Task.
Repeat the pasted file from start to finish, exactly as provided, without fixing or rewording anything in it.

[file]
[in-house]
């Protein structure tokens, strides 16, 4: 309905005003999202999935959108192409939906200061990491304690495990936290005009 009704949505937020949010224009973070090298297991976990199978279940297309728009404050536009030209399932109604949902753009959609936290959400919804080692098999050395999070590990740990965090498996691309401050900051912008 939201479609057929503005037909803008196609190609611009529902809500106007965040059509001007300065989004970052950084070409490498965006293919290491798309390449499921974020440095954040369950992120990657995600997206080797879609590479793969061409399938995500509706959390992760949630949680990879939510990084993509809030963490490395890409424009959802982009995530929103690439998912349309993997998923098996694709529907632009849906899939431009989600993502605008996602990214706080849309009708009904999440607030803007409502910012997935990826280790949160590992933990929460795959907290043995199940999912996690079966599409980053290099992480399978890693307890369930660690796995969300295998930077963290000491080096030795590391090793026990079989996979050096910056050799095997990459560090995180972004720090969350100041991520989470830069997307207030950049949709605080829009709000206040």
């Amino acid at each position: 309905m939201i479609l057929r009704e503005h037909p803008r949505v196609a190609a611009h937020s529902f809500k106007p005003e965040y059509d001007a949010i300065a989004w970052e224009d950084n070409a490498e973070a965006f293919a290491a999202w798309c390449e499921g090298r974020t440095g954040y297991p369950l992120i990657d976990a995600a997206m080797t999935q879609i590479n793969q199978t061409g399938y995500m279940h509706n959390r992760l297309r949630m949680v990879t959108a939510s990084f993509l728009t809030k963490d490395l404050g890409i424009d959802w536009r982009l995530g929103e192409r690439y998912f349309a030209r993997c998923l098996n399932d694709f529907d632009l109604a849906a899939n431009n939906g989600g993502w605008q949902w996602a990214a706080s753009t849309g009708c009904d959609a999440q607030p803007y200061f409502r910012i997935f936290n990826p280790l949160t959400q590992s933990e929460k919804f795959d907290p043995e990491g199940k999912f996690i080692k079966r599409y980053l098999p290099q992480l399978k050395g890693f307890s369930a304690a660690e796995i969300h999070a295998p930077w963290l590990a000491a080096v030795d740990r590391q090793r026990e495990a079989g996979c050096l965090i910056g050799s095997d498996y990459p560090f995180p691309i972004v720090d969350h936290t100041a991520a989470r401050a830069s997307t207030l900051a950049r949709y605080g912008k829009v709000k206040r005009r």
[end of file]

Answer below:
[in-house]
């Protein structure tokens, strides 16, 4: 309905005003999202999935959108192409939906200061990491304690495990936290005009 009704949505937020949010224009973070090298297991976990199978279940297309728009404050536009030209399932109604949902753009959609936290959400919804080692098999050395999070590990740990965090498996691309401050900051912008 939201479609057929503005037909803008196609190609611009529902809500106007965040059509001007300065989004970052950084070409490498965006293919290491798309390449499921974020440095954040369950992120990657995600997206080797879609590479793969061409399938995500509706959390992760949630949680990879939510990084993509809030963490490395890409424009959802982009995530929103690439998912349309993997998923098996694709529907632009849906899939431009989600993502605008996602990214706080849309009708009904999440607030803007409502910012997935990826280790949160590992933990929460795959907290043995199940999912996690079966599409980053290099992480399978890693307890369930660690796995969300295998930077963290000491080096030795590391090793026990079989996979050096910056050799095997990459560090995180972004720090969350100041991520989470830069997307207030950049949709605080829009709000206040």
């Amino acid at each position: 309905m939201i479609l057929r009704e503005h037909p803008r949505v196609a190609a611009h937020s529902f809500k106007p005003e965040y059509d001007a949010i300065a989004w970052e224009d950084n070409a490498e973070a965006f293919a290491a999202w798309c390449e499921g090298r974020t440095g954040y297991p369950l992120i990657d976990a995600a997206m080797t999935q879609i590479n793969q199978t061409g399938y995500m279940h509706n959390r992760l297309r949630m949680v990879t959108a939510s990084f993509l728009t809030k963490d490395l404050g890409i424009d959802w536009r982009l995530g929103e192409r690439y998912f349309a030209r993997c998923l098996n399932d694709f529907d632009l109604a849906a899939n431009n939906g989600g993502w605008q949902w996602a990214a706080s753009t849309g009708c009904d959609a999440q607030p803007y200061f409502r910012i997935f936290n990826p280790l949160t959400q590992s933990e929460k919804f795959d907290p043995e990491g199940k999912f996690i080692k079966r599409y980053l098999p290099q992480l399978k050395g890693f307890s369930a304690a660690e796995i969300h999070a295998p930077w963290l590990a000491a080096v030795d740990r590391q090793r026990e495990a079989g996979c050096l965090i910056g050799s095997d498996y990459p560090f995180p691309i972004v720090d969350h936290t100041a991520a989470r401050a830069s997307t207030l900051a950049r949709y605080g912008k829009v709000k206040r005009r």